By the way, you like to berate people who make pro-trade arguments for not providing what you call "real evidence." I've provided citations to two recent articles in support of parts of my argument and you have not only ignored that part of my posting but not provided any "real" evidence of your own.

USwest said...

No one here has taken a pollannish view. And we all agree that opening the economic playing field has made victims. Industrialization in the United states and the UK created victims. And how was that corrected in the US? Where did we get all of our labor law? The workers in these factories got confident enough and angry enough to start forming labor movements that forced the owners of capital and the government to start putting laws in place to protect workers. I just don't get why people think this doesn't happen overseas as workers become more empowered.

The problem with all the arguements here thus far is that everyone is taking a top down approach while ignoring the bottom up possibilities.

I am all in favor of recently implemented rules in the US for example banning all toys from China that contain lead. Great. Consumer protection at home is necessary and it does not constitute a barrier to trade or a protectionist measure. And once the Chinese understand that their reputation in the market will be tainted, it will correct its approach. And once it prevents factories from using lead, the conditions for worders automatically improves.

I would love it if indigenous people could live their traditioanl lives and make it the world. But things have moved on and that isn't possible anymore. What I would prefer is that we challenge governments in developing nations to adopt better environmental policy, protmote the protection of forests and indegenous lands. But protectionist measures that do that using a big stick won't work.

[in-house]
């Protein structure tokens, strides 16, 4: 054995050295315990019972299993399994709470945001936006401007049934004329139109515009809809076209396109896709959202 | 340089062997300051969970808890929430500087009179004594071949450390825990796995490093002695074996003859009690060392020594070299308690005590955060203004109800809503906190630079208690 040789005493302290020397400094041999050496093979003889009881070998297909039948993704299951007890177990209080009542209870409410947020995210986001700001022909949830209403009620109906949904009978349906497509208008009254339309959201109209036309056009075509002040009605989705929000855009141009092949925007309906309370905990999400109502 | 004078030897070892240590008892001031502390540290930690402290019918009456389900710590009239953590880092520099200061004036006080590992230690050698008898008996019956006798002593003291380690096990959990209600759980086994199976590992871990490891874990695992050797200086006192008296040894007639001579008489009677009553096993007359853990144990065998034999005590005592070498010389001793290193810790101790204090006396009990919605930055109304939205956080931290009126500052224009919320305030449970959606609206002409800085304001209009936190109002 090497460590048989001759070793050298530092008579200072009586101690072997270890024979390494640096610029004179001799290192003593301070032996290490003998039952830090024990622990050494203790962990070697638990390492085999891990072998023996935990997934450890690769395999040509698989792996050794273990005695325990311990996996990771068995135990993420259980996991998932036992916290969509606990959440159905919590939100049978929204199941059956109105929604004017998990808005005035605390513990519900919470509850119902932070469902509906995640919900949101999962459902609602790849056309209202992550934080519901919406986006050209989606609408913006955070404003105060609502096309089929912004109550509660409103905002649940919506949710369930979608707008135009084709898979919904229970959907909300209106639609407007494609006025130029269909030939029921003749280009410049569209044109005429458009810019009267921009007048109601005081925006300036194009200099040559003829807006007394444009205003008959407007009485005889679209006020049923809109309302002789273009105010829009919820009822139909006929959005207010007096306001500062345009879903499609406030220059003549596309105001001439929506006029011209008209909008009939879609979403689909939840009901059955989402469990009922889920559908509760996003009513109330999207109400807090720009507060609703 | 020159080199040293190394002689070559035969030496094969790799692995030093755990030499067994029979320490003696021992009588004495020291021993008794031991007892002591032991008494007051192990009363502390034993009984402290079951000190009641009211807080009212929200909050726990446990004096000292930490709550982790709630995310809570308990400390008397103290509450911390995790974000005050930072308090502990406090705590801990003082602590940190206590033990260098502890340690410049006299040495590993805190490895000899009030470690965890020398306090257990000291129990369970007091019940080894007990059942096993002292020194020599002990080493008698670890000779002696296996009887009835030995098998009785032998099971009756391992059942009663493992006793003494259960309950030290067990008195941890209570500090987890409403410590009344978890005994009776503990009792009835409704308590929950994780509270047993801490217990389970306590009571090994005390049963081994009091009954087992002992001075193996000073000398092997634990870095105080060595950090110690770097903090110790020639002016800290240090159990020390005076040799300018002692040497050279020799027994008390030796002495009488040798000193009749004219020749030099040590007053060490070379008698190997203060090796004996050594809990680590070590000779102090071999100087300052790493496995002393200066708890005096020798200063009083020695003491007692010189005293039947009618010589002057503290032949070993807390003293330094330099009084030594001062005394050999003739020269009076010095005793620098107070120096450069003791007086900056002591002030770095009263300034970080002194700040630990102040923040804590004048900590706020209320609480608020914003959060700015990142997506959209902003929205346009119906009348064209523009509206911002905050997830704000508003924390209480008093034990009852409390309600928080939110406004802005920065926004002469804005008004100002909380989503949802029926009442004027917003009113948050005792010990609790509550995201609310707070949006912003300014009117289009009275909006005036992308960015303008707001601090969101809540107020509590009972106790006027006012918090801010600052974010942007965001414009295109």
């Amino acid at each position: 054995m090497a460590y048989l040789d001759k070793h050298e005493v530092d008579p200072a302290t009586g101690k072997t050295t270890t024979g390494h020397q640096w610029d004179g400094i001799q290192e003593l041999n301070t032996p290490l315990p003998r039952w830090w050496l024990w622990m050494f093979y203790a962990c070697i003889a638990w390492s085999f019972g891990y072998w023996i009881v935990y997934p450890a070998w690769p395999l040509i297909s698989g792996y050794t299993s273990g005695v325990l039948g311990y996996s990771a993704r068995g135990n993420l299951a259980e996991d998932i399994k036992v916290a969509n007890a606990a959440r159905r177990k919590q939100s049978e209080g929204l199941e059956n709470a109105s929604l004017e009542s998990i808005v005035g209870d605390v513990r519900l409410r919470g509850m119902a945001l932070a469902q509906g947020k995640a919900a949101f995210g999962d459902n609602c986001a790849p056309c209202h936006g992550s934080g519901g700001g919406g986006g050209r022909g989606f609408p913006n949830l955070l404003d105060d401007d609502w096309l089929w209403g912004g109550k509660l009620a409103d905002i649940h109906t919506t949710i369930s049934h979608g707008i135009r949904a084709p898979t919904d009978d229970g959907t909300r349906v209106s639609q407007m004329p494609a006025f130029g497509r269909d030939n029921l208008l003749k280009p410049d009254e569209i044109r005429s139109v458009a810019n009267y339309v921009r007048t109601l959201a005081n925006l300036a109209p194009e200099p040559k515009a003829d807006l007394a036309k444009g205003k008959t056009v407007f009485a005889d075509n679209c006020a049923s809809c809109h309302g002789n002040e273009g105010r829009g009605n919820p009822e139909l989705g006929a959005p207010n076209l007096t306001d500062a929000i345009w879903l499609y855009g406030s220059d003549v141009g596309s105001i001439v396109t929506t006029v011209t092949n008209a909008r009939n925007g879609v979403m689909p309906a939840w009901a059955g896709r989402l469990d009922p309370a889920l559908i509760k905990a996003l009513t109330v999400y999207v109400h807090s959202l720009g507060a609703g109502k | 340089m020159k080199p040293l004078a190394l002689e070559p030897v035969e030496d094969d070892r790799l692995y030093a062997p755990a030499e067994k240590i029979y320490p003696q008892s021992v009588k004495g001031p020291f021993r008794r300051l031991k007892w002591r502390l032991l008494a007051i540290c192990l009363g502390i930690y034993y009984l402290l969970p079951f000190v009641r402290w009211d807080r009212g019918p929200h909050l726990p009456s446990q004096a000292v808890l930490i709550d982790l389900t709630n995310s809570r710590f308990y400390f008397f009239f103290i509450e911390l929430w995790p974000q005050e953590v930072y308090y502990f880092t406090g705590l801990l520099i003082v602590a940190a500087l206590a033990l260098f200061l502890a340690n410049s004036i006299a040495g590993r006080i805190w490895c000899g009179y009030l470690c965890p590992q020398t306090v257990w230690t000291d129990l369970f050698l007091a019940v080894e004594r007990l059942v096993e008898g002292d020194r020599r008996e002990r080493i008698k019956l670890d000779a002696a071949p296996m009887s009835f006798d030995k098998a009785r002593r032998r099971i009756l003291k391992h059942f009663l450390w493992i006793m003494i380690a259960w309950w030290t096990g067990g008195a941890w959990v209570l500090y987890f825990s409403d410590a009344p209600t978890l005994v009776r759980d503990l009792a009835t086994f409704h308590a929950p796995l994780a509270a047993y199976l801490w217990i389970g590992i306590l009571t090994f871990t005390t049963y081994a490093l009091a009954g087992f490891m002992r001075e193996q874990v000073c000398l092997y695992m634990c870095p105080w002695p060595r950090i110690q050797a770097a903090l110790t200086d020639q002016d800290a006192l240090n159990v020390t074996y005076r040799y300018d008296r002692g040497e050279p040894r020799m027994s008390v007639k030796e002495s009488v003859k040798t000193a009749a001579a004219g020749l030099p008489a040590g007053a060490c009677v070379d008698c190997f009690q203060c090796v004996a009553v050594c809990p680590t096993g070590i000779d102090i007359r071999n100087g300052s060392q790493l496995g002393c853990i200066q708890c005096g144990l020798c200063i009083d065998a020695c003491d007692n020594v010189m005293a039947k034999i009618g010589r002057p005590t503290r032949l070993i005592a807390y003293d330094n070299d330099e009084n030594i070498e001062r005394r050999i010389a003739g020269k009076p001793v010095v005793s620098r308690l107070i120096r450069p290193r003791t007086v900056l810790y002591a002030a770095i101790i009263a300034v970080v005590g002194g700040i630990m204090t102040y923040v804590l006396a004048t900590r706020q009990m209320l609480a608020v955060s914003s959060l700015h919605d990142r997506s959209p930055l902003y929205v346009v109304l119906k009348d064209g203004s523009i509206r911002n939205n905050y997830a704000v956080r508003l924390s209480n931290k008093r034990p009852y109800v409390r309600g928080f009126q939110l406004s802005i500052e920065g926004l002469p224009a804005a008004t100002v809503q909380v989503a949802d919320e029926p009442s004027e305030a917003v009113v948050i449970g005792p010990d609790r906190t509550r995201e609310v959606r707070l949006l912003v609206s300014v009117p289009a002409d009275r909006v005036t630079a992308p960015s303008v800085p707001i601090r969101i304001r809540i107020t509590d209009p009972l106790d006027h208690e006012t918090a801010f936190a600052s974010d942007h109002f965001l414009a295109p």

Raised By Republicans said...

"My question is this: will unregulated international trade solve all the problems it creates, or is it necessary for developed countries use economic leverage (such as tariffs, quotas, or import bans) to deter/punish bad practices?"

Talk about straw man arguments. There is no such thing as "unregulated international trade" and there never has been.

I am convinced by the evidence that I have spent a fair amount of time researching for the Globalization classes that I teach that the answer to your question is not really relevant. The question is based on an mistaken view of how politics works in this kind of arena.

What we have here is a desire for a whole range of good things. We all want improving wages, standards of living, labor laws, environmental protection etc.

I'm convinced that we can't get those things without TWO factors. First, we need trade because it is a neccessary condition for sustainable economic growth PERIOD. Second, we need governments that are responsive to the policy demands of their citizens. If we have the first without the second we get a rich dictatorship (something like the East Asian tigers in the 1970s and 80s). If we have the second without the first we have a well meaning government that doesn't have the resources to meet the needs of its people (something like Costa Rica in the 70s and 80s). If we have neither then we have a totalitarian regime with a population living in ever worsening poverty (think USSR or China in the 60s and early 70s).

Both trade and responsive governemnts are good things for people. A population with an unresponsive government will be better off with trade than without it. A population with a responsive government will be better off with trade than without it. Of course it would be best if this hypothetical population has BOTH the benefits from trade AND a responsive government.